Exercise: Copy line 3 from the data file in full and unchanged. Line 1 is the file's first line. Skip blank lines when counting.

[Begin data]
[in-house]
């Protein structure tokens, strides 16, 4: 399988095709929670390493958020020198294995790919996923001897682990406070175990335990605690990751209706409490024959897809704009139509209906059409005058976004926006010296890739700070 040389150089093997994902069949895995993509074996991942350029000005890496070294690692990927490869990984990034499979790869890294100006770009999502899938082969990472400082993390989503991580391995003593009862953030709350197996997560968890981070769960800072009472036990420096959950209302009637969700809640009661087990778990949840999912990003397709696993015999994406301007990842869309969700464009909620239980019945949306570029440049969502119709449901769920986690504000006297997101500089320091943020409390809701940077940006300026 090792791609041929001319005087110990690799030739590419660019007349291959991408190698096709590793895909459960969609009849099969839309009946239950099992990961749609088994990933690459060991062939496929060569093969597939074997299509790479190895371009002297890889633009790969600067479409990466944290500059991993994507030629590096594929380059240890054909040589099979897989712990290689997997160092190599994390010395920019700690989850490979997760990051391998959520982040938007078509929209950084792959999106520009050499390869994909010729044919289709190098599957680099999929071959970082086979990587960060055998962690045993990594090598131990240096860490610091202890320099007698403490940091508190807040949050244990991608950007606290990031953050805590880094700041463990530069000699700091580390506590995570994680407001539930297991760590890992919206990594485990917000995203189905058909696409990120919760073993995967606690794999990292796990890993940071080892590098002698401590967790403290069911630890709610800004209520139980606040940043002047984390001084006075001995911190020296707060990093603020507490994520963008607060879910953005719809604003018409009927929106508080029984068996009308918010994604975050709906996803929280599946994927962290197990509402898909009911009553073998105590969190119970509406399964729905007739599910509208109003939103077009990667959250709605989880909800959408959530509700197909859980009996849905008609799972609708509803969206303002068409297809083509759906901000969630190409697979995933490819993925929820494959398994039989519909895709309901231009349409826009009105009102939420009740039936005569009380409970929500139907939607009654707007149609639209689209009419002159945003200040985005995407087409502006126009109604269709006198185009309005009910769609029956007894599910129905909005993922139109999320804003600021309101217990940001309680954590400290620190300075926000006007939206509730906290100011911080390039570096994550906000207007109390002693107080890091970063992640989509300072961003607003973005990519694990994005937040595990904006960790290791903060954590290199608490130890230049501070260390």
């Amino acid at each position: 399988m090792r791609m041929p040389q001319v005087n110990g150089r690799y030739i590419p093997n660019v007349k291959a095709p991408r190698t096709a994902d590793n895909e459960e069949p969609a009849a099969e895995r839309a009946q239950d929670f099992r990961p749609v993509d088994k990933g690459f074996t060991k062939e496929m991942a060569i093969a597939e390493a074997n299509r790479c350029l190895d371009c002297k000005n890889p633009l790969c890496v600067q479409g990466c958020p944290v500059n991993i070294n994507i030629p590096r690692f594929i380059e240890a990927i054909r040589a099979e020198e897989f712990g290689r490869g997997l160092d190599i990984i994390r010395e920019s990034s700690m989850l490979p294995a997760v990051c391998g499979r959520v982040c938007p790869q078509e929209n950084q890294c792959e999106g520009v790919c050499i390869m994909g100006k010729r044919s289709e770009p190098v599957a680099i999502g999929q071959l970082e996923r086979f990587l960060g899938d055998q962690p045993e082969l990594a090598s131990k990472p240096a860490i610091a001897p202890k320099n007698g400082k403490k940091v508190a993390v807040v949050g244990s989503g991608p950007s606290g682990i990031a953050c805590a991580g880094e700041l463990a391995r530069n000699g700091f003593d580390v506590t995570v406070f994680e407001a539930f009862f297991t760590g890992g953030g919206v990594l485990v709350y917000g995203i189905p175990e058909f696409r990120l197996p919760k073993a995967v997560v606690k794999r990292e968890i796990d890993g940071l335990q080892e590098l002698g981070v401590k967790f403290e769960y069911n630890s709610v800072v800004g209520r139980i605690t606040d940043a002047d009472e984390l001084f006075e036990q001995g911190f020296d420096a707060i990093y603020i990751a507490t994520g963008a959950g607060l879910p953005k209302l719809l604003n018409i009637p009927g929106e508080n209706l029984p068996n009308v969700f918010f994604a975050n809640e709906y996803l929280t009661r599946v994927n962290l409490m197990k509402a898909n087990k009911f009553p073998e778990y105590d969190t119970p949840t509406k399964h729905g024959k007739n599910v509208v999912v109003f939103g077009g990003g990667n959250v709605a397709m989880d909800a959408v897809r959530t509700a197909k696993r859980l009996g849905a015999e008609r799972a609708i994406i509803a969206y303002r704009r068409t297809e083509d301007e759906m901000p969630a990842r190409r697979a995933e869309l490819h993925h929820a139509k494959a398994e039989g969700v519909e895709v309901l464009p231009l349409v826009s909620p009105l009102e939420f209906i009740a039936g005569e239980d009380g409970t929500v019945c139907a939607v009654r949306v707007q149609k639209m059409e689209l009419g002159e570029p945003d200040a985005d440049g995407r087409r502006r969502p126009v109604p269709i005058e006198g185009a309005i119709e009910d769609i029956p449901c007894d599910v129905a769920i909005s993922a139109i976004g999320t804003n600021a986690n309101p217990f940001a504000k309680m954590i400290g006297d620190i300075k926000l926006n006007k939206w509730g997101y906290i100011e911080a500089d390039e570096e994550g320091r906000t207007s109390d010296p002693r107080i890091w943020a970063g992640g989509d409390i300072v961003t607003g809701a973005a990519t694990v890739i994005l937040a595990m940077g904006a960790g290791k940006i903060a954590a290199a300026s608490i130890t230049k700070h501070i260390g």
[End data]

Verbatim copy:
């Amino acid at each position: 399988m090792r791609m041929p040389q001319v005087n110990g150089r690799y030739i590419p093997n660019v007349k291959a095709p991408r190698t096709a994902d590793n895909e459960e069949p969609a009849a099969e895995r839309a009946q239950d929670f099992r990961p749609v993509d088994k990933g690459f074996t060991k062939e496929m991942a060569i093969a597939e390493a074997n299509r790479c350029l190895d371009c002297k000005n890889p633009l790969c890496v600067q479409g990466c958020p944290v500059n991993i070294n994507i030629p590096r690692f594929i380059e240890a990927i054909r040589a099979e020198e897989f712990g290689r490869g997997l160092d190599i990984i994390r010395e920019s990034s700690m989850l490979p294995a997760v990051c391998g499979r959520v982040c938007p790869q078509e929209n950084q890294c792959e999106g520009v790919c050499i390869m994909g100006k010729r044919s289709e770009p190098v599957a680099i999502g999929q071959l970082e996923r086979f990587l960060g899938d055998q962690p045993e082969l990594a090598s131990k990472p240096a860490i610091a001897p202890k320099n007698g400082k403490k940091v508190a993390v807040v949050g244990s989503g991608p950007s606290g682990i990031a953050c805590a991580g880094e700041l463990a391995r530069n000699g700091f003593d580390v506590t995570v406070f994680e407001a539930f009862f297991t760590g890992g953030g919206v990594l485990v709350y917000g995203i189905p175990e058909f696409r990120l197996p919760k073993a995967v997560v606690k794999r990292e968890i796990d890993g940071l335990q080892e590098l002698g981070v401590k967790f403290e769960y069911n630890s709610v800072v800004g209520r139980i605690t606040d940043a002047d009472e984390l001084f006075e036990q001995g911190f020296d420096a707060i990093y603020i990751a507490t994520g963008a959950g607060l879910p953005k209302l719809l604003n018409i009637p009927g929106e508080n209706l029984p068996n009308v969700f918010f994604a975050n809640e709906y996803l929280t009661r599946v994927n962290l409490m197990k509402a898909n087990k009911f009553p073998e778990y105590d969190t119970p949840t509406k399964h729905g024959k007739n599910v509208v999912v109003f939103g077009g990003g990667n959250v709605a397709m989880d909800a959408v897809r959530t509700a197909k696993r859980l009996g849905a015999e008609r799972a609708i994406i509803a969206y303002r704009r068409t297809e083509d301007e759906m901000p969630a990842r190409r697979a995933e869309l490819h993925h929820a139509k494959a398994e039989g969700v519909e895709v309901l464009p231009l349409v826009s909620p009105l009102e939420f209906i009740a039936g005569e239980d009380g409970t929500v019945c139907a939607v009654r949306v707007q149609k639209m059409e689209l009419g002159e570029p945003d200040a985005d440049g995407r087409r502006r969502p126009v109604p269709i005058e006198g185009a309005i119709e009910d769609i029956p449901c007894d599910v129905a769920i909005s993922a139109i976004g999320t804003n600021a986690n309101p217990f940001a504000k309680m954590i400290g006297d620190i300075k926000l926006n006007k939206w509730g997101y906290i100011e911080a500089d390039e570096e994550g320091r906000t207007s109390d010296p002693r107080i890091w943020a970063g992640g989509d409390i300072v961003t607003g809701a973005a990519t694990v890739i994005l937040a595990m940077g904006a960790g290791k940006i903060a954590a290199a300026s608490i130890t230049k700070h501070i260390g």